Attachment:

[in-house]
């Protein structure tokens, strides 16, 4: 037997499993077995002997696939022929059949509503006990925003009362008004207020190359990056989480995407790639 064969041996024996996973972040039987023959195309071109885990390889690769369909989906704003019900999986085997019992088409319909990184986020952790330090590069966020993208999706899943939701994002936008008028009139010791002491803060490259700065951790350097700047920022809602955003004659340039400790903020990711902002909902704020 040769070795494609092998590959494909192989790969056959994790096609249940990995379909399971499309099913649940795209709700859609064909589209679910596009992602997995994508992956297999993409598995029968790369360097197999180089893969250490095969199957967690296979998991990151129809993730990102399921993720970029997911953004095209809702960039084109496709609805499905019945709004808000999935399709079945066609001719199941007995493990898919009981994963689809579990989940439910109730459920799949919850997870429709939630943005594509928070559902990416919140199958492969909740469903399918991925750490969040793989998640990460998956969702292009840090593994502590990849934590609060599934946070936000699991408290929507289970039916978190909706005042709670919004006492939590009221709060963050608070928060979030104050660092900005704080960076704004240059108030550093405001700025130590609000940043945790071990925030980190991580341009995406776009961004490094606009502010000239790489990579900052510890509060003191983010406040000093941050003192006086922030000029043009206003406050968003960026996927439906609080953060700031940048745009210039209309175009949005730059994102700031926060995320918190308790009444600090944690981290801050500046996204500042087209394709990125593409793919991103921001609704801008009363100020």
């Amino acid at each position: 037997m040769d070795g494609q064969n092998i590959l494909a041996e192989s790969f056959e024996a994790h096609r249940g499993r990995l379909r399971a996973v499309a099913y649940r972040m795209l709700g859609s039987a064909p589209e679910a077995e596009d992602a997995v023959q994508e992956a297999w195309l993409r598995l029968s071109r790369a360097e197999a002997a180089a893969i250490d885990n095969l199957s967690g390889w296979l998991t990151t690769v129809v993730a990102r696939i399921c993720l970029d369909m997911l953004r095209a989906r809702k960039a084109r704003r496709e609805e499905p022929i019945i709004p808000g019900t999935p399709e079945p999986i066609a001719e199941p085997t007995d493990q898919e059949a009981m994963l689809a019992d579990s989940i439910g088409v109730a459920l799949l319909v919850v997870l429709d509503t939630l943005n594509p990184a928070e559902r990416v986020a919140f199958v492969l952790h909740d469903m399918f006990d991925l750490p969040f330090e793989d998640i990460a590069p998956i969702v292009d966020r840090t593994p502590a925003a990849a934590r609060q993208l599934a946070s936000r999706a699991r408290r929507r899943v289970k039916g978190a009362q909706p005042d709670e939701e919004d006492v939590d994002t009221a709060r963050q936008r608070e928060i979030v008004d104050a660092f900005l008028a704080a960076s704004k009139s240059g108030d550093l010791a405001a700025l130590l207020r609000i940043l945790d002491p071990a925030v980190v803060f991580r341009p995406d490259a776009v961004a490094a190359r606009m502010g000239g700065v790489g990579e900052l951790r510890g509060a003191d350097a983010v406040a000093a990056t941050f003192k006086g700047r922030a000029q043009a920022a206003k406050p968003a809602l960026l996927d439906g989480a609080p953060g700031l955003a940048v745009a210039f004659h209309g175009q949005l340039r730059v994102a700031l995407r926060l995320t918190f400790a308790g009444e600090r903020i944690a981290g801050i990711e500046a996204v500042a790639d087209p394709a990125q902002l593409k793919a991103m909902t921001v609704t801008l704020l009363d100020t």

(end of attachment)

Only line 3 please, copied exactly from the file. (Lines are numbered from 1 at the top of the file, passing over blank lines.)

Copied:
């Amino acid at each position: 037997m040769d070795g494609q064969n092998i590959l494909a041996e192989s790969f056959e024996a994790h096609r249940g499993r990995l379909r399971a996973v499309a099913y649940r972040m795209l709700g859609s039987a064909p589209e679910a077995e596009d992602a997995v023959q994508e992956a297999w195309l993409r598995l029968s071109r790369a360097e197999a002997a180089a893969i250490d885990n095969l199957s967690g390889w296979l998991t990151t690769v129809v993730a990102r696939i399921c993720l970029d369909m997911l953004r095209a989906r809702k960039a084109r704003r496709e609805e499905p022929i019945i709004p808000g019900t999935p399709e079945p999986i066609a001719e199941p085997t007995d493990q898919e059949a009981m994963l689809a019992d579990s989940i439910g088409v109730a459920l799949l319909v919850v997870l429709d509503t939630l943005n594509p990184a928070e559902r990416v986020a919140f199958v492969l952790h909740d469903m399918f006990d991925l750490p969040f330090e793989d998640i990460a590069p998956i969702v292009d966020r840090t593994p502590a925003a990849a934590r609060q993208l599934a946070s936000r999706a699991r408290r929507r899943v289970k039916g978190a009362q909706p005042d709670e939701e919004d006492v939590d994002t009221a709060r963050q936008r608070e928060i979030v008004d104050a660092f900005l008028a704080a960076s704004k009139s240059g108030d550093l010791a405001a700025l130590l207020r609000i940043l945790d002491p071990a925030v980190v803060f991580r341009p995406d490259a776009v961004a490094a190359r606009m502010g000239g700065v790489g990579e900052l951790r510890g509060a003191d350097a983010v406040a000093a990056t941050f003192k006086g700047r922030a000029q043009a920022a206003k406050p968003a809602l960026l996927d439906g989480a609080p953060g700031l955003a940048v745009a210039f004659h209309g175009q949005l340039r730059v994102a700031l995407r926060l995320t918190f400790a308790g009444e600090r903020i944690a981290g801050i990711e500046a996204v500042a790639d087209p394709a990125q902002l593409k793919a991103m909902t921001v609704t801008l704020l009363d100020t």